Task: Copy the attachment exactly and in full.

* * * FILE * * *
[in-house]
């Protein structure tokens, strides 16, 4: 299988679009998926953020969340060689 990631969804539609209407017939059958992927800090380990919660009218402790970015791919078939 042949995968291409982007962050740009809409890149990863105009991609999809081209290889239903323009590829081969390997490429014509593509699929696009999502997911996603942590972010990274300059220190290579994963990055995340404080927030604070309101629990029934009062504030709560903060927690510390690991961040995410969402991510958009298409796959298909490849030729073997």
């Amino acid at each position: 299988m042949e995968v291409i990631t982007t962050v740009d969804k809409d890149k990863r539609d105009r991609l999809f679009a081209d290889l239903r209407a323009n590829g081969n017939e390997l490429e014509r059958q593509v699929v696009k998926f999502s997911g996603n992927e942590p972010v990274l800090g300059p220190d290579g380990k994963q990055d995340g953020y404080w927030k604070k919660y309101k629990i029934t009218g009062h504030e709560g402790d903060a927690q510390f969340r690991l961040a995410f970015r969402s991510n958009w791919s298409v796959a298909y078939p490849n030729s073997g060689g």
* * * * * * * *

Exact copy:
[in-house]
């Protein structure tokens, strides 16, 4: 299988679009998926953020969340060689 990631969804539609209407017939059958992927800090380990919660009218402790970015791919078939 042949995968291409982007962050740009809409890149990863105009991609999809081209290889239903323009590829081969390997490429014509593509699929696009999502997911996603942590972010990274300059220190290579994963990055995340404080927030604070309101629990029934009062504030709560903060927690510390690991961040995410969402991510958009298409796959298909490849030729073997």
């Amino acid at each position: 299988m042949e995968v291409i990631t982007t962050v740009d969804k809409d890149k990863r539609d105009r991609l999809f679009a081209d290889l239903r209407a323009n590829g081969n017939e390997l490429e014509r059958q593509v699929v696009k998926f999502s997911g996603n992927e942590p972010v990274l800090g300059p220190d290579g380990k994963q990055d995340g953020y404080w927030k604070k919660y309101k629990i029934t009218g009062h504030e709560g402790d903060a927690q510390f969340r690991l961040a995410f970015r969402s991510n958009w791919s298409v796959a298909y078939p490849n030729s073997g060689g």